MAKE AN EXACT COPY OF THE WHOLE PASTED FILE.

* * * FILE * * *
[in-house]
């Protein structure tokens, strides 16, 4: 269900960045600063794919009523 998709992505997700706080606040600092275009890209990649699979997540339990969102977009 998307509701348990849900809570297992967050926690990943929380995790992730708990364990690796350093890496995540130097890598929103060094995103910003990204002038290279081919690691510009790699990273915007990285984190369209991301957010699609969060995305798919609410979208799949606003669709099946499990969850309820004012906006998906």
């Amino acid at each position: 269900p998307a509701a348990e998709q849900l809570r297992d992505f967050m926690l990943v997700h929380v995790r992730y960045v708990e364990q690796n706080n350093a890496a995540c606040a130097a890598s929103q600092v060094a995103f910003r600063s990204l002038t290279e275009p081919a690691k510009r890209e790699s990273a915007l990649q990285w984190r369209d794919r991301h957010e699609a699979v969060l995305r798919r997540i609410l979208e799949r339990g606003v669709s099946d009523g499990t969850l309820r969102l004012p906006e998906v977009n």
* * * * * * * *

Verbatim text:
[in-house]
């Protein structure tokens, strides 16, 4: 269900960045600063794919009523 998709992505997700706080606040600092275009890209990649699979997540339990969102977009 998307509701348990849900809570297992967050926690990943929380995790992730708990364990690796350093890496995540130097890598929103060094995103910003990204002038290279081919690691510009790699990273915007990285984190369209991301957010699609969060995305798919609410979208799949606003669709099946499990969850309820004012906006998906």
């Amino acid at each position: 269900p998307a509701a348990e998709q849900l809570r297992d992505f967050m926690l990943v997700h929380v995790r992730y960045v708990e364990q690796n706080n350093a890496a995540c606040a130097a890598s929103q600092v060094a995103f910003r600063s990204l002038t290279e275009p081919a690691k510009r890209e790699s990273a915007l990649q990285w984190r369209d794919r991301h957010e699609a699979v969060l995305r798919r997540i609410l979208e799949r339990g606003v669709s099946d009523g499990t969850l309820r969102l004012p906006e998906v977009n």